Alex Mar ﬁrst met the witch Morpheus while making her documentary American Mystic, about three people on the fringes of organized religion. After ﬁnishing the ﬁlm, she felt a personal curiosity about witchcraft and paganism and continued speaking with Morpheus; through her she connected with other witches to dig further into the occult world, and Witches in America is mostly the document of that process.
While it may sound broad and encompassing by its title, the scope is narrowed by her ﬁrsthand experiences and the speciﬁc paths her interests outlined. She covers a fair amount of historical background of how modern paganism was revived beginning in the 1970s, but the book uncomfortably straddles anthropology and memoir realms. It often feels like she should have picked one viewpoint — and many readers wouldn’t have preferred the personal one, judging from practicing pagans who have panned this book. Mar writes a lot about her conﬂicting interest in learning more while doubting whether she truly believes the rituals she takes part in. Her perspective often sounds kind of demeaning to the people around her who truly do believe.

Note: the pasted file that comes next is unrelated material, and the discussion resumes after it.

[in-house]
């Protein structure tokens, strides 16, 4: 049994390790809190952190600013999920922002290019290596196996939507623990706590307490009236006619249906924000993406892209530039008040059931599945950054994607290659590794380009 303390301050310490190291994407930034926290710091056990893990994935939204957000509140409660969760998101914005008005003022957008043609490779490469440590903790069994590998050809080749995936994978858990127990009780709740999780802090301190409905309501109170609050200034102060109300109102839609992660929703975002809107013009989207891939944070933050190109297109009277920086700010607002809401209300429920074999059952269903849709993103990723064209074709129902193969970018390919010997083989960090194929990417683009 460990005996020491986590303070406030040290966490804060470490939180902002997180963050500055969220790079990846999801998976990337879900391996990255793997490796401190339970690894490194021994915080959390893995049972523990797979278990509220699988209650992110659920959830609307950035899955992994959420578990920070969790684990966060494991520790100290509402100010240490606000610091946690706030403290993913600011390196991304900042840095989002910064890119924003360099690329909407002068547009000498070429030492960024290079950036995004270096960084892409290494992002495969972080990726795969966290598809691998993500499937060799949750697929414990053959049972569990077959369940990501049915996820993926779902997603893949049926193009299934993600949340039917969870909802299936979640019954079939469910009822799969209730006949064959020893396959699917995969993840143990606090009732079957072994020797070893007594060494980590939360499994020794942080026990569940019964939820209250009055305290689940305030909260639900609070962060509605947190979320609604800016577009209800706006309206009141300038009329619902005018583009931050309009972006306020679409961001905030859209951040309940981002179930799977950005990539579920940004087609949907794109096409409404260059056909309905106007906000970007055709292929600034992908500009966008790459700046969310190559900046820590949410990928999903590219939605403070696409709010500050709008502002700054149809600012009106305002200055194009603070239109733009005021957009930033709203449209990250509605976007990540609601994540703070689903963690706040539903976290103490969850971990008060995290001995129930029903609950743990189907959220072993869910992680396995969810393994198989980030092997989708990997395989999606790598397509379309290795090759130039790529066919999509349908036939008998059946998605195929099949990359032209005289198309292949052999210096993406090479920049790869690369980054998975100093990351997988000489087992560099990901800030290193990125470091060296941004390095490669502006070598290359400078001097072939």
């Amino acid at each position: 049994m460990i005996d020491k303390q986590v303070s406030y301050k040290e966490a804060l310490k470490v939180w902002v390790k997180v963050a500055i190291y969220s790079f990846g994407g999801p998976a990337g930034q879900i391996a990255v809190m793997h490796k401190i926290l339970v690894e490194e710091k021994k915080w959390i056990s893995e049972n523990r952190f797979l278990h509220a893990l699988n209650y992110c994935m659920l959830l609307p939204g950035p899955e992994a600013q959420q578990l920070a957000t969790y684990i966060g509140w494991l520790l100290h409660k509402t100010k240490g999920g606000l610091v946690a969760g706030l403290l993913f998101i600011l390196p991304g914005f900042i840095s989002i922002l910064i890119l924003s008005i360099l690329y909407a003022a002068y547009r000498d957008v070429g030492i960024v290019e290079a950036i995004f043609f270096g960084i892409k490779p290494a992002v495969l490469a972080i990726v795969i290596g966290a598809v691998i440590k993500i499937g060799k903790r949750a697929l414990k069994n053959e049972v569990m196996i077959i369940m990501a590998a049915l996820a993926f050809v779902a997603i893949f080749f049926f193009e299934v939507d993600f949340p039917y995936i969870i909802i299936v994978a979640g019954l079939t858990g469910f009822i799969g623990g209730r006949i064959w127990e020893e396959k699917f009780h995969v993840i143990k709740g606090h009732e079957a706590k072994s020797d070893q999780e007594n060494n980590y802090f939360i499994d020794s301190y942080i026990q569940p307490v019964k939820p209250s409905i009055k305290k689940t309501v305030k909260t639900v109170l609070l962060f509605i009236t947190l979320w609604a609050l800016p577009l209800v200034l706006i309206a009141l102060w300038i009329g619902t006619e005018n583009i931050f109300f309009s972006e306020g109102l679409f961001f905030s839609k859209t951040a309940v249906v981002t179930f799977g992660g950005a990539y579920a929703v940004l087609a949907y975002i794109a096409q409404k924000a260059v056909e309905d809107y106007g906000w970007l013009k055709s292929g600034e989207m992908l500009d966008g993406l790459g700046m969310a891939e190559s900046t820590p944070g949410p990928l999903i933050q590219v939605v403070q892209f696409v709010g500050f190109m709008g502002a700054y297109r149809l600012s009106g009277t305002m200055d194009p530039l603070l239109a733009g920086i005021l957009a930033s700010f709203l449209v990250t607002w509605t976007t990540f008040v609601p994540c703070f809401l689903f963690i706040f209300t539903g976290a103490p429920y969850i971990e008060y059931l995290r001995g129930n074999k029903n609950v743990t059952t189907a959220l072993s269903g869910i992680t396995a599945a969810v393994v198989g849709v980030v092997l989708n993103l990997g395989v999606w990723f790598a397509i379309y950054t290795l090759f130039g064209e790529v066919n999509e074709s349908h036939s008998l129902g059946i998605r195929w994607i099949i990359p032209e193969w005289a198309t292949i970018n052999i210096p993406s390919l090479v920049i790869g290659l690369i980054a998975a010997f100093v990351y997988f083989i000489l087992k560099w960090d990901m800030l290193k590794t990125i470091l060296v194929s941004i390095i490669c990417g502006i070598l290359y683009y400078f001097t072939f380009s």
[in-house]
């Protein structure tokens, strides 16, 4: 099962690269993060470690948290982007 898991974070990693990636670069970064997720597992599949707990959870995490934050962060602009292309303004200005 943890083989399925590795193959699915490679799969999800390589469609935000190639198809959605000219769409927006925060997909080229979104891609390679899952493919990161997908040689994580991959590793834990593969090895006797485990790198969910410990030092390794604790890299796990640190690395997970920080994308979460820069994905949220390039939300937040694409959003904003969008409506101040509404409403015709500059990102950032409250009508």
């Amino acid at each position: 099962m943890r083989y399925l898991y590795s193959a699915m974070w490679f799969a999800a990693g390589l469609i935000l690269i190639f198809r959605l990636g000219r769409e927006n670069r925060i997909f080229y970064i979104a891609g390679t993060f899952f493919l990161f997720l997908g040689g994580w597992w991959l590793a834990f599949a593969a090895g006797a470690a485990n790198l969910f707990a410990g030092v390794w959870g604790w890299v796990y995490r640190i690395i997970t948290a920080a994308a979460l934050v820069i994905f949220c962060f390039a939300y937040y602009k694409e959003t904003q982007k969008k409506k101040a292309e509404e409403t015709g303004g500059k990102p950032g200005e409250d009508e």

In the midst of her personal struggles, late in the book she includes a chapter on necromancy, speciﬁcally people who practice it by stealing skulls from graveyards to practice magic on, which falls back out of the personal realm since her qualms here are very clear. I suppose she wanted to provide some view on darker magic, but it doesn’t seem to ﬁt the rest of the book, though one of the few passages I marked are from this chapter, an interlude that questions to the heart of why people abide by any faith system:
Religion is ultimately about death: our fear of it, our poor attempts to organize it, to wrap our minds around the inevitable end. We argue over the pieces that constitute ourselves: Are we a body plus a soul? Do we have one soul, three souls, no soul at all? Are we animated matter, meat puppets that fall limp and rot once past their sell-by date? Is everything important about us contained inside our skulls — our entire reality? And when, eventually, we do die, what is left behind?